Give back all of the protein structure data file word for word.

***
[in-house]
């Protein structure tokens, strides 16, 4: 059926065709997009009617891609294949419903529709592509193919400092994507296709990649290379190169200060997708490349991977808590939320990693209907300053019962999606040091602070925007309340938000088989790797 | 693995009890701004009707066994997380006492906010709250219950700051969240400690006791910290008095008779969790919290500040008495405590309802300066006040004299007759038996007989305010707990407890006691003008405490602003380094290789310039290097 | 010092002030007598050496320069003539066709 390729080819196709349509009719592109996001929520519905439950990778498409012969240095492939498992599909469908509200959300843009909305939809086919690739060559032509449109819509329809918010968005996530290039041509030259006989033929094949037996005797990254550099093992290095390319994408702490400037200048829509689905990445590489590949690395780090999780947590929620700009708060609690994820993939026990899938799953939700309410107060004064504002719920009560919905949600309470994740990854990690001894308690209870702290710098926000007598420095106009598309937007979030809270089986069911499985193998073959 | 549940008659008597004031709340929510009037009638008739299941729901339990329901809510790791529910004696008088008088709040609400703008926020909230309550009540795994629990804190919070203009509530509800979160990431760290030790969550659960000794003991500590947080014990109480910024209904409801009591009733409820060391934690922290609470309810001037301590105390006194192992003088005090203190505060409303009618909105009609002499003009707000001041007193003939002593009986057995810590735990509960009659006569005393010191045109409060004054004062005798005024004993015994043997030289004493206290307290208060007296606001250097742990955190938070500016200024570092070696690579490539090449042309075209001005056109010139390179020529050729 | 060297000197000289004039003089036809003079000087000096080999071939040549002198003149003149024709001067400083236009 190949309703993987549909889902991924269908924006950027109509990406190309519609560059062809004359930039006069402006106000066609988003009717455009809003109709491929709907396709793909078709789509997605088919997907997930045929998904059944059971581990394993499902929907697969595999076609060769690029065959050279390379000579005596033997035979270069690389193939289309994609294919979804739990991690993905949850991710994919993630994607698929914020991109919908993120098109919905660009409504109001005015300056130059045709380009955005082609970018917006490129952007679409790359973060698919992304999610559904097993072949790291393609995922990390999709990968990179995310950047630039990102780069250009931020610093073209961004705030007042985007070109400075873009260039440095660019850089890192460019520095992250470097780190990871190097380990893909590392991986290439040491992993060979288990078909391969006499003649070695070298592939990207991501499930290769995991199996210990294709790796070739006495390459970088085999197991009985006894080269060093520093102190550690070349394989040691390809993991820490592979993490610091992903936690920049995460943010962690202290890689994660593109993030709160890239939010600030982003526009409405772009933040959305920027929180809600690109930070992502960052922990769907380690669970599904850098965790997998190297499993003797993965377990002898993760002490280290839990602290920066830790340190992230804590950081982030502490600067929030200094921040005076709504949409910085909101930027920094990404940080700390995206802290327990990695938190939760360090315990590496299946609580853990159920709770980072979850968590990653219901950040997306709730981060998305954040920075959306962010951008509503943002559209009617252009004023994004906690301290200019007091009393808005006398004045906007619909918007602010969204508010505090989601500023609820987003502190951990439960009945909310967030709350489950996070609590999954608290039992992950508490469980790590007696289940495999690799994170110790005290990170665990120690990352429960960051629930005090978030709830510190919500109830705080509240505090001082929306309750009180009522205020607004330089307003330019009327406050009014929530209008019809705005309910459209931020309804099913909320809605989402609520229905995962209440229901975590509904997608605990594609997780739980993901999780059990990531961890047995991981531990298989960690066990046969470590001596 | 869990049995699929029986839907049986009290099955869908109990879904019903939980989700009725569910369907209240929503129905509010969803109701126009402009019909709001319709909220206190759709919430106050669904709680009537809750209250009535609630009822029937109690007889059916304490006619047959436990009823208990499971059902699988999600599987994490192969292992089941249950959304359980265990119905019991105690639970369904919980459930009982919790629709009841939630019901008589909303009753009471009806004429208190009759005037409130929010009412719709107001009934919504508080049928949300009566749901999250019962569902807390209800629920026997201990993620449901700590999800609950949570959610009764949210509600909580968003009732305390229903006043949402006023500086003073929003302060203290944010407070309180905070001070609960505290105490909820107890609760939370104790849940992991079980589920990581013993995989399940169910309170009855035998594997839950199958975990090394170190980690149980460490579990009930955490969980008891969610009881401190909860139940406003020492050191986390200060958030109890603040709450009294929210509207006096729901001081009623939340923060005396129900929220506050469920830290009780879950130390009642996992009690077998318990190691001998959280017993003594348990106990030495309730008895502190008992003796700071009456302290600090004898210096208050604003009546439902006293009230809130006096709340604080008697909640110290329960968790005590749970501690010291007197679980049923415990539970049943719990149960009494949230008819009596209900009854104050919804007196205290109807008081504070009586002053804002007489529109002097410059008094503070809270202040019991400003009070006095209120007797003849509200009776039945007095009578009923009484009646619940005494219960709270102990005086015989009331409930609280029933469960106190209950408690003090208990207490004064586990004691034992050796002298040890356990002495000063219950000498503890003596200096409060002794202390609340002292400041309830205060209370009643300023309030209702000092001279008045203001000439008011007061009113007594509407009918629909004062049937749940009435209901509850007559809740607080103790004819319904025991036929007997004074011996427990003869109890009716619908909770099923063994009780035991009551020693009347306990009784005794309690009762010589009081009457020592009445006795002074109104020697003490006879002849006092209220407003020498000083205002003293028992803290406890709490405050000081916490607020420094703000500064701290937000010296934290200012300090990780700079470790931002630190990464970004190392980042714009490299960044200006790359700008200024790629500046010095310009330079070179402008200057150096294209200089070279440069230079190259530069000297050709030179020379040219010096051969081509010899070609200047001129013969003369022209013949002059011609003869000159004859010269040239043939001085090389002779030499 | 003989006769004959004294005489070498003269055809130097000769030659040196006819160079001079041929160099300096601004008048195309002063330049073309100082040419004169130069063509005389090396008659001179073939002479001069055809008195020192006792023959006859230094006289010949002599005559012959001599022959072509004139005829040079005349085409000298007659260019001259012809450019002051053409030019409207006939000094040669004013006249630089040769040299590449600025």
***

[in-house]
């Protein structure tokens, strides 16, 4: 059926065709997009009617891609294949419903529709592509193919400092994507296709990649290379190169200060997708490349991977808590939320990693209907300053019962999606040091602070925007309340938000088989790797 | 693995009890701004009707066994997380006492906010709250219950700051969240400690006791910290008095008779969790919290500040008495405590309802300066006040004299007759038996007989305010707990407890006691003008405490602003380094290789310039290097 | 010092002030007598050496320069003539066709 390729080819196709349509009719592109996001929520519905439950990778498409012969240095492939498992599909469908509200959300843009909305939809086919690739060559032509449109819509329809918010968005996530290039041509030259006989033929094949037996005797990254550099093992290095390319994408702490400037200048829509689905990445590489590949690395780090999780947590929620700009708060609690994820993939026990899938799953939700309410107060004064504002719920009560919905949600309470994740990854990690001894308690209870702290710098926000007598420095106009598309937007979030809270089986069911499985193998073959 | 549940008659008597004031709340929510009037009638008739299941729901339990329901809510790791529910004696008088008088709040609400703008926020909230309550009540795994629990804190919070203009509530509800979160990431760290030790969550659960000794003991500590947080014990109480910024209904409801009591009733409820060391934690922290609470309810001037301590105390006194192992003088005090203190505060409303009618909105009609002499003009707000001041007193003939002593009986057995810590735990509960009659006569005393010191045109409060004054004062005798005024004993015994043997030289004493206290307290208060007296606001250097742990955190938070500016200024570092070696690579490539090449042309075209001005056109010139390179020529050729 | 060297000197000289004039003089036809003079000087000096080999071939040549002198003149003149024709001067400083236009 190949309703993987549909889902991924269908924006950027109509990406190309519609560059062809004359930039006069402006106000066609988003009717455009809003109709491929709907396709793909078709789509997605088919997907997930045929998904059944059971581990394993499902929907697969595999076609060769690029065959050279390379000579005596033997035979270069690389193939289309994609294919979804739990991690993905949850991710994919993630994607698929914020991109919908993120098109919905660009409504109001005015300056130059045709380009955005082609970018917006490129952007679409790359973060698919992304999610559904097993072949790291393609995922990390999709990968990179995310950047630039990102780069250009931020610093073209961004705030007042985007070109400075873009260039440095660019850089890192460019520095992250470097780190990871190097380990893909590392991986290439040491992993060979288990078909391969006499003649070695070298592939990207991501499930290769995991199996210990294709790796070739006495390459970088085999197991009985006894080269060093520093102190550690070349394989040691390809993991820490592979993490610091992903936690920049995460943010962690202290890689994660593109993030709160890239939010600030982003526009409405772009933040959305920027929180809600690109930070992502960052922990769907380690669970599904850098965790997998190297499993003797993965377990002898993760002490280290839990602290920066830790340190992230804590950081982030502490600067929030200094921040005076709504949409910085909101930027920094990404940080700390995206802290327990990695938190939760360090315990590496299946609580853990159920709770980072979850968590990653219901950040997306709730981060998305954040920075959306962010951008509503943002559209009617252009004023994004906690301290200019007091009393808005006398004045906007619909918007602010969204508010505090989601500023609820987003502190951990439960009945909310967030709350489950996070609590999954608290039992992950508490469980790590007696289940495999690799994170110790005290990170665990120690990352429960960051629930005090978030709830510190919500109830705080509240505090001082929306309750009180009522205020607004330089307003330019009327406050009014929530209008019809705005309910459209931020309804099913909320809605989402609520229905995962209440229901975590509904997608605990594609997780739980993901999780059990990531961890047995991981531990298989960690066990046969470590001596 | 869990049995699929029986839907049986009290099955869908109990879904019903939980989700009725569910369907209240929503129905509010969803109701126009402009019909709001319709909220206190759709919430106050669904709680009537809750209250009535609630009822029937109690007889059916304490006619047959436990009823208990499971059902699988999600599987994490192969292992089941249950959304359980265990119905019991105690639970369904919980459930009982919790629709009841939630019901008589909303009753009471009806004429208190009759005037409130929010009412719709107001009934919504508080049928949300009566749901999250019962569902807390209800629920026997201990993620449901700590999800609950949570959610009764949210509600909580968003009732305390229903006043949402006023500086003073929003302060203290944010407070309180905070001070609960505290105490909820107890609760939370104790849940992991079980589920990581013993995989399940169910309170009855035998594997839950199958975990090394170190980690149980460490579990009930955490969980008891969610009881401190909860139940406003020492050191986390200060958030109890603040709450009294929210509207006096729901001081009623939340923060005396129900929220506050469920830290009780879950130390009642996992009690077998318990190691001998959280017993003594348990106990030495309730008895502190008992003796700071009456302290600090004898210096208050604003009546439902006293009230809130006096709340604080008697909640110290329960968790005590749970501690010291007197679980049923415990539970049943719990149960009494949230008819009596209900009854104050919804007196205290109807008081504070009586002053804002007489529109002097410059008094503070809270202040019991400003009070006095209120007797003849509200009776039945007095009578009923009484009646619940005494219960709270102990005086015989009331409930609280029933469960106190209950408690003090208990207490004064586990004691034992050796002298040890356990002495000063219950000498503890003596200096409060002794202390609340002292400041309830205060209370009643300023309030209702000092001279008045203001000439008011007061009113007594509407009918629909004062049937749940009435209901509850007559809740607080103790004819319904025991036929007997004074011996427990003869109890009716619908909770099923063994009780035991009551020693009347306990009784005794309690009762010589009081009457020592009445006795002074109104020697003490006879002849006092209220407003020498000083205002003293028992803290406890709490405050000081916490607020420094703000500064701290937000010296934290200012300090990780700079470790931002630190990464970004190392980042714009490299960044200006790359700008200024790629500046010095310009330079070179402008200057150096294209200089070279440069230079190259530069000297050709030179020379040219010096051969081509010899070609200047001129013969003369022209013949002059011609003869000159004859010269040239043939001085090389002779030499 | 003989006769004959004294005489070498003269055809130097000769030659040196006819160079001079041929160099300096601004008048195309002063330049073309100082040419004169130069063509005389090396008659001179073939002479001069055809008195020192006792023959006859230094006289010949002599005559012959001599022959072509004139005829040079005349085409000298007659260019001259012809450019002051053409030019409207006939000094040669004013006249630089040769040299590449600025």